In fact, Buller said staff have found “an improved location” while they work to find a new hearing date that accommodates local families.

Families have been told the hearing could be rescheduled in February 2018, though it’s unclear if commissioners will still decide to host the hearing in Rankin Inlet.

MacKenzie said organizers are considering moving the event to Iqaluit or Montreal.

But a change of venue would only “revictimize survivors,” she said.

“It’s a very close-knit community that’s really endorsed this and wanted it to happen here,” she said.

The December hearing would have marked the inquiry’s first visit to Nunavut, and its first to an Inuit region.

The change in schedule comes the same week as one of the lawyers on the inquiry’s Inuit working group resigned. Joseph Murdoch-Flowers had been working for the commission since last spring.

The inquiry has faced a series of set-backs from the get-go, including bureaucratic and IT-related delays, a number of other staff resignations and calls for commissioners to step down and “reset” the entire process.

The inquiry just reached the half-way point of its two-year mandate and recently put out an interim report.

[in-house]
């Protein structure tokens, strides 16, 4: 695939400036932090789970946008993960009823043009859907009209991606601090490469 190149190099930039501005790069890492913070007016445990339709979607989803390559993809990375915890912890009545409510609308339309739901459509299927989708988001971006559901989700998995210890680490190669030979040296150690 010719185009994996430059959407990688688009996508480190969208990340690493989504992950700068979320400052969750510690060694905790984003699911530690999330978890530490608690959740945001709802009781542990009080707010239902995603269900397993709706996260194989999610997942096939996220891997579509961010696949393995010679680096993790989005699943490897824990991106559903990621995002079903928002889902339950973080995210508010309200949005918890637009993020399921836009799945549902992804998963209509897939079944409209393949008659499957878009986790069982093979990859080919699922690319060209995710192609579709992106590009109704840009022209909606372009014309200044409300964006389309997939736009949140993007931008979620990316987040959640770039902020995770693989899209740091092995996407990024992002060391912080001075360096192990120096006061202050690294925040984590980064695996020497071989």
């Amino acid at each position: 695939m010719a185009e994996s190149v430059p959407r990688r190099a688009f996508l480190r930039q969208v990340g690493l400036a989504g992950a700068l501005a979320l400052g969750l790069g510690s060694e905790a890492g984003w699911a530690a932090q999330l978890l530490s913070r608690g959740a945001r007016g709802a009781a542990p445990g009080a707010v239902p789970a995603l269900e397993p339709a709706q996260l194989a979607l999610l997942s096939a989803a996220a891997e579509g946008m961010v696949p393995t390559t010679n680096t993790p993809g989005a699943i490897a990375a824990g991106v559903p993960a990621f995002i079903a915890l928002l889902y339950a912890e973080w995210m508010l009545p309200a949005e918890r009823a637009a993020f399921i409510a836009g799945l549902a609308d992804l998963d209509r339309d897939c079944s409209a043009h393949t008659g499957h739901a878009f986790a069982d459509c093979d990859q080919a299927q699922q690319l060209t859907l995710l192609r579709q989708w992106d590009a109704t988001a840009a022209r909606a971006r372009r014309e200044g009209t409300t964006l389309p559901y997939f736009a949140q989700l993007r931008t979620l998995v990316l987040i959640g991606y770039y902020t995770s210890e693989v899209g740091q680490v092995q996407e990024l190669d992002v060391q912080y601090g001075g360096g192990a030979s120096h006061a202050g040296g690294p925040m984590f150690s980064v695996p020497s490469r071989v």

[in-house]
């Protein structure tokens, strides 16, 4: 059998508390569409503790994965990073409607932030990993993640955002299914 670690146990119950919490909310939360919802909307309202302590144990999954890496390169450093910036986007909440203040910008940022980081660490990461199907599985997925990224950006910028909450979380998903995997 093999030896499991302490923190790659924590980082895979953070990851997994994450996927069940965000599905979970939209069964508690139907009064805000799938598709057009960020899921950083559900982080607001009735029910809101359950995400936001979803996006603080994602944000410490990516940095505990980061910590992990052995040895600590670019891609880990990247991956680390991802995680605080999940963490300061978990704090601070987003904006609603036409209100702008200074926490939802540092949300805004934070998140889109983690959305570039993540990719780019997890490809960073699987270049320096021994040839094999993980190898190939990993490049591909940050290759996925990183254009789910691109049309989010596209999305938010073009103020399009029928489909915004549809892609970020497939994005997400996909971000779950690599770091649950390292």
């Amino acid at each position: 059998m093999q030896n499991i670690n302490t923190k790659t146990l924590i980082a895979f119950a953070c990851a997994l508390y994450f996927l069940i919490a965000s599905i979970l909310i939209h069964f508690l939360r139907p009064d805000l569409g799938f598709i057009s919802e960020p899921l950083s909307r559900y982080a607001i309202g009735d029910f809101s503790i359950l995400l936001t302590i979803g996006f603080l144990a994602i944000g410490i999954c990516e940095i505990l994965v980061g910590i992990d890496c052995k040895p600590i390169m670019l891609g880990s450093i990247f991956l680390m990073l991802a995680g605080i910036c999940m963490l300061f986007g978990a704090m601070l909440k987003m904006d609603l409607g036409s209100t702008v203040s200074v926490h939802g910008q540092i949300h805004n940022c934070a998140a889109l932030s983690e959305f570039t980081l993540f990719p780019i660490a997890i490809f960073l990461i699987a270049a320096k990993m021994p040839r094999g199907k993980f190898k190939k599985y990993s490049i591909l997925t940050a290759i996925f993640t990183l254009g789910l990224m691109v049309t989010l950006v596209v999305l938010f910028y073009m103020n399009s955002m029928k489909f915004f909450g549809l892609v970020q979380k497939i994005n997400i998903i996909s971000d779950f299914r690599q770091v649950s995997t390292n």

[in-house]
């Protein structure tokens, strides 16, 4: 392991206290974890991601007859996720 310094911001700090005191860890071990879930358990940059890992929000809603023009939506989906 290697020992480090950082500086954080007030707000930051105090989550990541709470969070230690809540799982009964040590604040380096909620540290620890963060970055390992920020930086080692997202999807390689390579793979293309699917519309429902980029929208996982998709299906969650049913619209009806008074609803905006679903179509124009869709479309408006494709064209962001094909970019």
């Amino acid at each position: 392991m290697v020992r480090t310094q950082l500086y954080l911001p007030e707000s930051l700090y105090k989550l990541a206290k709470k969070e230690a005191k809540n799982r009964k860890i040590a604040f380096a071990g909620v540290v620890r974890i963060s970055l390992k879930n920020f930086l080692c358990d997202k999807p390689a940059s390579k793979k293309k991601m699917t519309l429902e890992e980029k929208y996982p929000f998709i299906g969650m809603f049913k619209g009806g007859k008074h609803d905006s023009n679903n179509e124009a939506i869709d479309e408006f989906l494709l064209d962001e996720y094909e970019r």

The national inquiry has said that to date, more than 900 survivors have stepped forward to share their stories.

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(8) Comments:

#1. Posted by Over & out on November 24, 2017

Why are they even going to Rankin? Theatre?

#2. Posted by Kangiq&inigmiuttaq; on November 24, 2017

#1 Over & out: Because there are a families in Rankin Inlet who have suffered the loss of loved ones from murder, why must you be so cynical about a subject like this. Do you know such a thing as empathy or sympathy?
Please keep your comments to yourself if you aren’t willing to be compassionate. This subject is very close to a lot of broken hearted people, no need for comments such as yours to make them feel more disheartened.

#3. Posted by sled dog on November 24, 2017

hey #2,